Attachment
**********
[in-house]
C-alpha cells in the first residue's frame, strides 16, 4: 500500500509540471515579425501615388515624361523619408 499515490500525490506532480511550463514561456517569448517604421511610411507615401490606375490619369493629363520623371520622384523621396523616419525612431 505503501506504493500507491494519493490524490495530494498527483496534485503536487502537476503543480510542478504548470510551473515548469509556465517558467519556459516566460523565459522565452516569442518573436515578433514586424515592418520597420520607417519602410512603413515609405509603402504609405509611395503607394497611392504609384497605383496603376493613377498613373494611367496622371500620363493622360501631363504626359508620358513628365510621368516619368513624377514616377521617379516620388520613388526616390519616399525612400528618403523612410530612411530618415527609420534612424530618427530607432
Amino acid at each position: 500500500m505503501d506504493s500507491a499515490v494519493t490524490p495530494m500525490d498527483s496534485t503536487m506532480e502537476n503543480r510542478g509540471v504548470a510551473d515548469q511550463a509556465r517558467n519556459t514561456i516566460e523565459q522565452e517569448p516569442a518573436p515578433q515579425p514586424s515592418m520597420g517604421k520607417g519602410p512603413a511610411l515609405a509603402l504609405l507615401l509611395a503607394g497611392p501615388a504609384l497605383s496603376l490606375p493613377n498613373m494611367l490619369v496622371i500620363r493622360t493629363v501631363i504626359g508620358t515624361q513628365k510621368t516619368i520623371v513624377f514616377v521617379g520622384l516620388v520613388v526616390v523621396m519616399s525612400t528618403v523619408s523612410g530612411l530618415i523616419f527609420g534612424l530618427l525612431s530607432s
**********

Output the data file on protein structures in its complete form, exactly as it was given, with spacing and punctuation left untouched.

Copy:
[in-house]
C-alpha cells in the first residue's frame, strides 16, 4: 500500500509540471515579425501615388515624361523619408 499515490500525490506532480511550463514561456517569448517604421511610411507615401490606375490619369493629363520623371520622384523621396523616419525612431 505503501506504493500507491494519493490524490495530494498527483496534485503536487502537476503543480510542478504548470510551473515548469509556465517558467519556459516566460523565459522565452516569442518573436515578433514586424515592418520597420520607417519602410512603413515609405509603402504609405509611395503607394497611392504609384497605383496603376493613377498613373494611367496622371500620363493622360501631363504626359508620358513628365510621368516619368513624377514616377521617379516620388520613388526616390519616399525612400528618403523612410530612411530618415527609420534612424530618427530607432
Amino acid at each position: 500500500m505503501d506504493s500507491a499515490v494519493t490524490p495530494m500525490d498527483s496534485t503536487m506532480e502537476n503543480r510542478g509540471v504548470a510551473d515548469q511550463a509556465r517558467n519556459t514561456i516566460e523565459q522565452e517569448p516569442a518573436p515578433q515579425p514586424s515592418m520597420g517604421k520607417g519602410p512603413a511610411l515609405a509603402l504609405l507615401l509611395a503607394g497611392p501615388a504609384l497605383s496603376l490606375p493613377n498613373m494611367l490619369v496622371i500620363r493622360t493629363v501631363i504626359g508620358t515624361q513628365k510621368t516619368i520623371v513624377f514616377v521617379g520622384l516620388v520613388v526616390v523621396m519616399s525612400t528618403v523619408s523612410g530612411l530618415i523616419f527609420g534612424l530618427l525612431s530607432s